“At these events, they’re able to have a little friendly competition and have authentic talks. Everyone can really enjoy the experience and culture of cars.” — Ken Lee, Solo Savannah Chairman for the Buccaneer Region of the Sports Car Club of America


In the ongoing attempt to prove that the paved gem nestled into Hutchinson Island wasn’t just some “asphalt on dirt,” but instead fully deserving of the glory it was intended, the Oglethorpe Driving Club worked closely with organizers of the Hilton Head Island Concours d’Elegance & Motoring Festival to develop Savannah Speed Week back in 2008. 

The annual Speed Week — which of course included vintage automobile races — continued through 2019 and was fully expected to return after its COVID-related hiatus in 2020. Recent development on Hutchinson Island, however, dropped another fly in the motor oil, and, once again, the future of racing in Savannah ended in a question mark. 

But with this year’s announcement that the Rock ‘n’ Roll Marathon would no longer take place in Savannah, Iocovozzi believes that the window of opportunity has opened to establish another major event certain to attract people to the city for a much different kind of race — and without tying up the streets for hours on end. 


Iocovozzi envisions a marquee event that is as beneficial for patrons as it is for the development groups that are currently creating multiple mixed-use spaces on the island. Think crowds attending car shows in the adjacent Savannah Convention Center, shopping in retail stores and watching the day’s races from hotel balconies, as they do in the streets of Monaco and Long Beach.

And with some of the same proponents who spearheaded the original construction in 1997 behind this new endeavor, it’s all possible. But as Iocovozzi says, it’s a path that needs to be walked slowly and in careful conjunction with Hutchinson Island’s varied set of stakeholders.

“I can’t fault the developers for wanting to minimize their costs,” he says, though this may be at the detriment of the course itself.  “What we need to impress upon our city’s leadership is the importance of having this advantage — and to invest in it. Eventually, the racecourse will complement whatever they’re developing.”

Ken Lee, who currently serves as the Solo Savannah Chairman for the Buccaneer Region of the Sports Car Club of America, also believes that Savannah needs racing.

The organization hosts one autocross competition per month on Hutchinson Island. Although they are largely limited to the track’s paddock area, Lee says that the years-long development projects, like the $271-million expansion of the Savannah Convention Center, have sometimes reduced their playground on race day. Still, competitors often travel from a wide range of distances to participate, and membership is continuing to grow. Organized events like these, Lee says, allow drivers to create a much-needed sense of community with each other in a safe, sanctioned space.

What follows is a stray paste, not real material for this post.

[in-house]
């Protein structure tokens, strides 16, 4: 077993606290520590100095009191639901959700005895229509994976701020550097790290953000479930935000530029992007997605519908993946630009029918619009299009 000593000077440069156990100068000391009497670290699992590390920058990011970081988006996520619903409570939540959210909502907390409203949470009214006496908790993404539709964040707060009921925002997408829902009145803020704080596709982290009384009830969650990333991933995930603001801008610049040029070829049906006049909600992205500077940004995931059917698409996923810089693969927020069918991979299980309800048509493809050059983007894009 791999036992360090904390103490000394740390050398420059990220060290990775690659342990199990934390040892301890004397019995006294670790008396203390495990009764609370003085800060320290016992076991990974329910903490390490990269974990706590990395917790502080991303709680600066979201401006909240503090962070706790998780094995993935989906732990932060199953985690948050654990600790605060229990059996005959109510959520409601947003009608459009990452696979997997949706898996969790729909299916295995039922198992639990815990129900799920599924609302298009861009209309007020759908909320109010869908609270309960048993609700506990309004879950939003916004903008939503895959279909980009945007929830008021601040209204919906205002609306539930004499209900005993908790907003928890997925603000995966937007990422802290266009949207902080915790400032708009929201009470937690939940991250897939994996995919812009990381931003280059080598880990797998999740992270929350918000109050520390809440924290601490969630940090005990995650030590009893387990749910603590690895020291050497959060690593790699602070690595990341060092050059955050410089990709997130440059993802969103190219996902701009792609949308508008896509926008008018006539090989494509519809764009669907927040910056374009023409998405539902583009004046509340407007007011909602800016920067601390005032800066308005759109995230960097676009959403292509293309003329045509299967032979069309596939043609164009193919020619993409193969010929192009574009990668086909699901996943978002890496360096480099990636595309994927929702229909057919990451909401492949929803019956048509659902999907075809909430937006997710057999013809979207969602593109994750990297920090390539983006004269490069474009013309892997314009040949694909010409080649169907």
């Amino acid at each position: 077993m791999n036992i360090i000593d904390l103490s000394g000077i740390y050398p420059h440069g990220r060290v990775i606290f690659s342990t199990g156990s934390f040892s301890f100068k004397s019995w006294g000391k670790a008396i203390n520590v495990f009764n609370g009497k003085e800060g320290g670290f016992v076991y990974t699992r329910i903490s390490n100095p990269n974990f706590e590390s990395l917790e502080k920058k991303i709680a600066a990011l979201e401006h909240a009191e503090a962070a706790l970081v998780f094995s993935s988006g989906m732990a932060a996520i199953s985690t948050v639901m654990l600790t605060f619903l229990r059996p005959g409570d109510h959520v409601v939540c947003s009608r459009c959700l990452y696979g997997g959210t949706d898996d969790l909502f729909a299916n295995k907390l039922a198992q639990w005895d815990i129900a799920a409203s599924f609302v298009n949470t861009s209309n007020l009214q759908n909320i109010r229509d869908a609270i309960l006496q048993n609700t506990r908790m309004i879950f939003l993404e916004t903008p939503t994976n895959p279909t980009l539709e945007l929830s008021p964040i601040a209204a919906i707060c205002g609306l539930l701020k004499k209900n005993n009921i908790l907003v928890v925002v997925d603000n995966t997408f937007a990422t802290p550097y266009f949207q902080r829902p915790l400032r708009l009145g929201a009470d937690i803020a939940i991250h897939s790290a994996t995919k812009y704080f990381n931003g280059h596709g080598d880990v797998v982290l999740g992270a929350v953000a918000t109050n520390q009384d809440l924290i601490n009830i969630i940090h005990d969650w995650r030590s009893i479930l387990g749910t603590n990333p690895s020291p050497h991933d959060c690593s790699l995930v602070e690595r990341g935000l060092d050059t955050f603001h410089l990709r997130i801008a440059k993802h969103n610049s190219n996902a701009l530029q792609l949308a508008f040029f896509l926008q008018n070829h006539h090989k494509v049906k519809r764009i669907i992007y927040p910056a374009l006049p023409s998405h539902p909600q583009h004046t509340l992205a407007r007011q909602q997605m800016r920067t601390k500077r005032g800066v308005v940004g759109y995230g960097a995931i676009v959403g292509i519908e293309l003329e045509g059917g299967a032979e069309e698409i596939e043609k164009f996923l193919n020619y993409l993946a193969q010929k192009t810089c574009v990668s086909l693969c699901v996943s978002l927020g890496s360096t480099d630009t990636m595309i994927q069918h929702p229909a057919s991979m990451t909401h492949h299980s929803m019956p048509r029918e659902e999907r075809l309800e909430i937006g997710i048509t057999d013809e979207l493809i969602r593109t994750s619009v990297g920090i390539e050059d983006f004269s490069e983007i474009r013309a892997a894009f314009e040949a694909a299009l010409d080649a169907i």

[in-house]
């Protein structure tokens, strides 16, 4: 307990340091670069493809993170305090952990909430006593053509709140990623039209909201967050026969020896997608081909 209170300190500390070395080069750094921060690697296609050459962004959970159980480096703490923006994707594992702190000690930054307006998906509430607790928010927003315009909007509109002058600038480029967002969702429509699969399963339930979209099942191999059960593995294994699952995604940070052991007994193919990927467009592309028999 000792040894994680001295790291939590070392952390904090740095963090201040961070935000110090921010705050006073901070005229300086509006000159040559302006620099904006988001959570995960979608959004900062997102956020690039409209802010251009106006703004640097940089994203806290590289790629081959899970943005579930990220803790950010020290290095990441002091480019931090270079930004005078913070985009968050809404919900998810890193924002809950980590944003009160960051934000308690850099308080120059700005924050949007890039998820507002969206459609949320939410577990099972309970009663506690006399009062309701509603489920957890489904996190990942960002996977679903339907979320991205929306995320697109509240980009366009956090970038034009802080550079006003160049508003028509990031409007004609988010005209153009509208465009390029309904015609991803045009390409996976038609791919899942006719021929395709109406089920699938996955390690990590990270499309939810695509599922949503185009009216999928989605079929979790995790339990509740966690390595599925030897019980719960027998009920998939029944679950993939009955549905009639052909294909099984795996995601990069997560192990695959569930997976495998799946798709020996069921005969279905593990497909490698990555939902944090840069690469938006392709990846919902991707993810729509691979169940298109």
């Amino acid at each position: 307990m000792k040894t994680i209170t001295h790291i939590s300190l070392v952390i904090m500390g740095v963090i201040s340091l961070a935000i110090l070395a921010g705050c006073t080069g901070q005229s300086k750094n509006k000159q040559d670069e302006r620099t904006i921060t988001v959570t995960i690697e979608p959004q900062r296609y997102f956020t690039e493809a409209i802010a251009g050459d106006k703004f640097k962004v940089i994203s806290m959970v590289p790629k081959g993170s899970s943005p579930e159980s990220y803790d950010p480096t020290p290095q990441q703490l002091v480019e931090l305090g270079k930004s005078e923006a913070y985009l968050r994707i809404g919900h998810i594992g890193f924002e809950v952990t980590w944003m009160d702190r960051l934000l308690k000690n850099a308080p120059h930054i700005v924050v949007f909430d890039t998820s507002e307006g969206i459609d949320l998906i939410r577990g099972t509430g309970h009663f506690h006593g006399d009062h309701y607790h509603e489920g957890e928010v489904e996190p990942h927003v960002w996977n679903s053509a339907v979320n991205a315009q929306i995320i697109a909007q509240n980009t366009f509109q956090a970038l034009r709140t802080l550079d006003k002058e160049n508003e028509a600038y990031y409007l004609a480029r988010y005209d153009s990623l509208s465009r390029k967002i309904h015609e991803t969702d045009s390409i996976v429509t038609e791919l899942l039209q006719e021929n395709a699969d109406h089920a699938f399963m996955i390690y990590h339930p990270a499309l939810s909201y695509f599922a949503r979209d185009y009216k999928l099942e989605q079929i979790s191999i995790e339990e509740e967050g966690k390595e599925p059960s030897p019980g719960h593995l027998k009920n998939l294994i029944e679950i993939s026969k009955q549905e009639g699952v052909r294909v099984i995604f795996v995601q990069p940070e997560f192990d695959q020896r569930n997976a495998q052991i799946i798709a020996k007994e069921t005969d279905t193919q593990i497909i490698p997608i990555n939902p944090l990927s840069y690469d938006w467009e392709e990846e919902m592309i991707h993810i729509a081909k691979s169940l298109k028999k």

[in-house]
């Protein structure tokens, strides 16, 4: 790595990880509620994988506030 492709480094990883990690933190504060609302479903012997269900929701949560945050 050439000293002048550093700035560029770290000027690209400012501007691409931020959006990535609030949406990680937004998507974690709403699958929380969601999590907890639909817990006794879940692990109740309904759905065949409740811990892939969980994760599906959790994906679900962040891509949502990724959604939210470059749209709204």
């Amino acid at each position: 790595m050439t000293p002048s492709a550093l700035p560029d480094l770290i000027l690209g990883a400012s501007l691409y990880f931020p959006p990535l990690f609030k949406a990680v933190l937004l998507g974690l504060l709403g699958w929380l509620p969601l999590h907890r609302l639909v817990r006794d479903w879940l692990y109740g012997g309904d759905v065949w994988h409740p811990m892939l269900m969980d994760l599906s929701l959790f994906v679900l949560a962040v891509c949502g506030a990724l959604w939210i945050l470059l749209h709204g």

“We help keep people connected,” Lee explains, adding that without coordinated racing, drivers might be limited to hanging out in empty parking lots or other less desirable locations. “At these events, they’re able to have a little friendly competition and have authentic talks. Everyone can really enjoy the experience and culture of cars.” 



For the Savannah Automobile Club, hosting the Vanderbilt Cup Races was the holy grail in the early 1900s.

Started by American business magnate W.K. Vanderbilt and held annually in Long Island, New York, the prestigious series of sporting events had amassed quite an international following. Yet, popularity came at a high cost; as the crowds swelled to unmanageable sizes, accidents became more frequent. 

New York’s citizens balked at the inconvenience of road closures on race days, and its governor balked at the dollars being spent on deploying military safeguards to keep said citizens safely off the track. After a spectator was fatally injured in 1906 and several bids for relocation of the 1907 running ultimately failed, the race’s future was in dire straits. 

Recognizing that Long Island’s loss could become their gain, the SAC — as well as Savannah Mayor George Tiedeman — pitched Savannah not only as a potential replacement for the Vanderbilt Cup, but also for a race that could be even better. Prison laborers (who would eventually become spectators on race day) performed the arduous task of building out and upgrading many of the city’s more neglected roadways. To offset the same pedestrian-related incidents that had plagued their northern counterpart, Georgia Governor Hoke Smith enacted an aggressive military and police presence to preserve and protect the course. 

The city went out on a high note in 1911, for it was the last race to be held in Savannah for quite some time.